Types of difficult employees and how to manage them
By: Fazmina Samat
In the vibrant and diverse workplace landscapes of Qatar, managing a team often involves navigating the intricacies of different personalities and work styles. Among these, handling difficult employees poses a unique challenge for managers and department heads. Maintaining productivity and harmony among the department subordinates requires a consistent effort.
Let's dive into “The Challenger”
One will find that this type of employee questions everything, including policies, and challenges authority. While this type of employee’s critical thinking can benefit the team, their continuous resistance is sure to disrupt workflow. As a means of handling this, managers need to encourage open communication, demonstrate the value of their opinions and redirect their energy constructively.
Pushing “The Procrastinator”
These are the employees who delay tasks, leading to missed deadlines and potential bottlenecks for the team. Department heads need to set clear deadlines, offer support when employees seem like they are in need of it, and monitor progress through routine check-ins.
Dealing with “The Perfectionist”
While striving for excellence is part and parcel of some employees, these types of individuals tend to be overly critical. Due to this, they may cause unnecessary delays and stress on the team. Managers need to encourage how to strike a balance between high standards and realistic achievements. Acknowledge the efforts made by these perfectionists and guide them on prioritizing the given tasks.
Rerouting “The disengaged”
This type of employee lack of motivation. These individuals often appear uninterested in their role and overall workplace. Managers need to understand their reasons for this disengaged demeanor offer opportunities for growth and align their tasks with their area of interest.
Handling “The Drama Enthusiast”
These are the type of employees who bring personal issues to work, creating a distracting and often tense and disturbed atmosphere. Corporate heads need to address their concerns compassionately and emphasize the need for professionalism in the workplace.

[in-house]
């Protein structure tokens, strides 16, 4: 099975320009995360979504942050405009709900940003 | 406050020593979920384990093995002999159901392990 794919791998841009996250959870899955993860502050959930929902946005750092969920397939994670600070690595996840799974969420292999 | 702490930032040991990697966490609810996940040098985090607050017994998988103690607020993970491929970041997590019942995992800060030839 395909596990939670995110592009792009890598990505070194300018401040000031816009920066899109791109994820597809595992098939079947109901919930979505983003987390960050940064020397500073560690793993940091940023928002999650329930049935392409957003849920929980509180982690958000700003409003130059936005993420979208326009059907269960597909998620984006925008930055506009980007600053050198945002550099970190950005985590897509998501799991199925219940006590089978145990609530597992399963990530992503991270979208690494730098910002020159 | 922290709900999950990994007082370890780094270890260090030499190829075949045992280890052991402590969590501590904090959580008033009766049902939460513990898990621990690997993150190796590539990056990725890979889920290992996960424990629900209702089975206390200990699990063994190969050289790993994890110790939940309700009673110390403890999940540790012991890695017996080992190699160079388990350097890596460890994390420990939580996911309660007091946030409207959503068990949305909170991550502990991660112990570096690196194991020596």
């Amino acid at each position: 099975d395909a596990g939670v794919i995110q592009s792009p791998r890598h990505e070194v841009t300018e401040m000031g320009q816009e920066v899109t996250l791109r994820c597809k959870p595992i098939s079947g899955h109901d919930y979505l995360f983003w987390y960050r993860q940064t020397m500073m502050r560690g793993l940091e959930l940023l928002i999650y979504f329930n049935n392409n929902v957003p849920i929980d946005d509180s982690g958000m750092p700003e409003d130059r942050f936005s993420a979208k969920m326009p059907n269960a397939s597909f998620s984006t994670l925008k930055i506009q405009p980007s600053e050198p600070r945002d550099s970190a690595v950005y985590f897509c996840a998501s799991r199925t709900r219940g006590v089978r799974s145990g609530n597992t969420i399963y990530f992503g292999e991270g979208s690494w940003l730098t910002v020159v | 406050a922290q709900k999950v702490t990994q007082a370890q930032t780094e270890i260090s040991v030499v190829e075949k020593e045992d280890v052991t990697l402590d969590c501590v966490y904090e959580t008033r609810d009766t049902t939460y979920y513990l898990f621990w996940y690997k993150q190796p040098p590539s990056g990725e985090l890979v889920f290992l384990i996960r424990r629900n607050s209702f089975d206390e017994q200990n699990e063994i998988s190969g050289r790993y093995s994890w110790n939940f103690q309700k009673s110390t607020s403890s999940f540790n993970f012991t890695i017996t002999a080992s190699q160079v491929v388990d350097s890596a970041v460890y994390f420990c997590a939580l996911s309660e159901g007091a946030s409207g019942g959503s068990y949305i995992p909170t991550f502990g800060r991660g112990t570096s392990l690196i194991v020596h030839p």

Tolerating “The Micromanager”
This type of employee often seems to struggle to delegate and distribute tasks and is often constantly monitoring every little detail thereby hindering team autonomy. Managers are required to handle them diplomatically by communicating the importance of delegation and trust in fellow members. Encourage them to set clear guidelines and receive periodic updates rather than constant supervision.
Setting off “The Passive-aggressive Communicator”
These are the kind of employees who express their dissatisfaction indirectly, undermining team morale and causing misunderstandings. To mitigate this, managers need to open direct communication, address conflicts before it progresses and provide a safe space for employees to express their concerns and find reasonable solutions.
Managers must understand that handling difficult employees in Qatar’s diverse workspace requires a certain blend of cultural awareness and empathy. Handling them with a combination of understanding open communication and proper guidance from corporate heads can transform difficult situations into opportunities for growth.
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